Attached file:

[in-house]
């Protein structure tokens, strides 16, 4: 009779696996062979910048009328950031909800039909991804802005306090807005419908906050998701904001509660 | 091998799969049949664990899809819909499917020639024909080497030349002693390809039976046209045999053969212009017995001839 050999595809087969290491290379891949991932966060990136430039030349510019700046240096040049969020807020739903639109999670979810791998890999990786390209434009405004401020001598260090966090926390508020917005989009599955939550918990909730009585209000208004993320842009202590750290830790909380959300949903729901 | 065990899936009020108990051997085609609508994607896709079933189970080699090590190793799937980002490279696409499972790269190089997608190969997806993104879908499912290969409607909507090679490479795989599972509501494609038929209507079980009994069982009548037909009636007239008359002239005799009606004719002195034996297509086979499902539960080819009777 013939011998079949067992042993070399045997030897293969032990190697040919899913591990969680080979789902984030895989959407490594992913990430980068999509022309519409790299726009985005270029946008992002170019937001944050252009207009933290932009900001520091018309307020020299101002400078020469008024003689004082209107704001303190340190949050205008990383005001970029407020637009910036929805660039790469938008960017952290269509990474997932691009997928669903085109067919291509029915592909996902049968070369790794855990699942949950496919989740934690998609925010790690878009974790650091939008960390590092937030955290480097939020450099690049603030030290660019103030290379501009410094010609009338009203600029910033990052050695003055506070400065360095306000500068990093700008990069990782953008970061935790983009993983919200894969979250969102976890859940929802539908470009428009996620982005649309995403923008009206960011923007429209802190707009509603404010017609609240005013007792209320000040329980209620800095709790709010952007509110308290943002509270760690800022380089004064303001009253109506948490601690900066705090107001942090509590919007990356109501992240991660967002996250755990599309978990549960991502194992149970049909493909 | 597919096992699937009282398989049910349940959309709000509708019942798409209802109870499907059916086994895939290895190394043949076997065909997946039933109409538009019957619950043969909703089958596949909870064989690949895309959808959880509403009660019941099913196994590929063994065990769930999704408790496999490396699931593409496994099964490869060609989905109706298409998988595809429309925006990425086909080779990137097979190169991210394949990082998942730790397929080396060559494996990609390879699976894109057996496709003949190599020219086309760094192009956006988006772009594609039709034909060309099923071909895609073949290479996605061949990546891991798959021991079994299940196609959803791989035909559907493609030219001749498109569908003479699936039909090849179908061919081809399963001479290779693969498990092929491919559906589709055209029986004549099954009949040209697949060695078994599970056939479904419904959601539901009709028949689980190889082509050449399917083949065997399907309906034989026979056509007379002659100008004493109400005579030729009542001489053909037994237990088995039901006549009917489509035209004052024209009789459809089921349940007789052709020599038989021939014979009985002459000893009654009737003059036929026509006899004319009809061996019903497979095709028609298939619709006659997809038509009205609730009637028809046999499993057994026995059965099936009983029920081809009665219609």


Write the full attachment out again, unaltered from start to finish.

[in-house]
């Protein structure tokens, strides 16, 4: 009779696996062979910048009328950031909800039909991804802005306090807005419908906050998701904001509660 | 091998799969049949664990899809819909499917020639024909080497030349002693390809039976046209045999053969212009017995001839 050999595809087969290491290379891949991932966060990136430039030349510019700046240096040049969020807020739903639109999670979810791998890999990786390209434009405004401020001598260090966090926390508020917005989009599955939550918990909730009585209000208004993320842009202590750290830790909380959300949903729901 | 065990899936009020108990051997085609609508994607896709079933189970080699090590190793799937980002490279696409499972790269190089997608190969997806993104879908499912290969409607909507090679490479795989599972509501494609038929209507079980009994069982009548037909009636007239008359002239005799009606004719002195034996297509086979499902539960080819009777 013939011998079949067992042993070399045997030897293969032990190697040919899913591990969680080979789902984030895989959407490594992913990430980068999509022309519409790299726009985005270029946008992002170019937001944050252009207009933290932009900001520091018309307020020299101002400078020469008024003689004082209107704001303190340190949050205008990383005001970029407020637009910036929805660039790469938008960017952290269509990474997932691009997928669903085109067919291509029915592909996902049968070369790794855990699942949950496919989740934690998609925010790690878009974790650091939008960390590092937030955290480097939020450099690049603030030290660019103030290379501009410094010609009338009203600029910033990052050695003055506070400065360095306000500068990093700008990069990782953008970061935790983009993983919200894969979250969102976890859940929802539908470009428009996620982005649309995403923008009206960011923007429209802190707009509603404010017609609240005013007792209320000040329980209620800095709790709010952007509110308290943002509270760690800022380089004064303001009253109506948490601690900066705090107001942090509590919007990356109501992240991660967002996250755990599309978990549960991502194992149970049909493909 | 597919096992699937009282398989049910349940959309709000509708019942798409209802109870499907059916086994895939290895190394043949076997065909997946039933109409538009019957619950043969909703089958596949909870064989690949895309959808959880509403009660019941099913196994590929063994065990769930999704408790496999490396699931593409496994099964490869060609989905109706298409998988595809429309925006990425086909080779990137097979190169991210394949990082998942730790397929080396060559494996990609390879699976894109057996496709003949190599020219086309760094192009956006988006772009594609039709034909060309099923071909895609073949290479996605061949990546891991798959021991079994299940196609959803791989035909559907493609030219001749498109569908003479699936039909090849179908061919081809399963001479290779693969498990092929491919559906589709055209029986004549099954009949040209697949060695078994599970056939479904419904959601539901009709028949689980190889082509050449399917083949065997399907309906034989026979056509007379002659100008004493109400005579030729009542001489053909037994237990088995039901006549009917489509035209004052024209009789459809089921349940007789052709020599038989021939014979009985002459000893009654009737003059036929026509006899004319009809061996019903497979095709028609298939619709006659997809038509009205609730009637028809046999499993057994026995059965099936009983029920081809009665219609």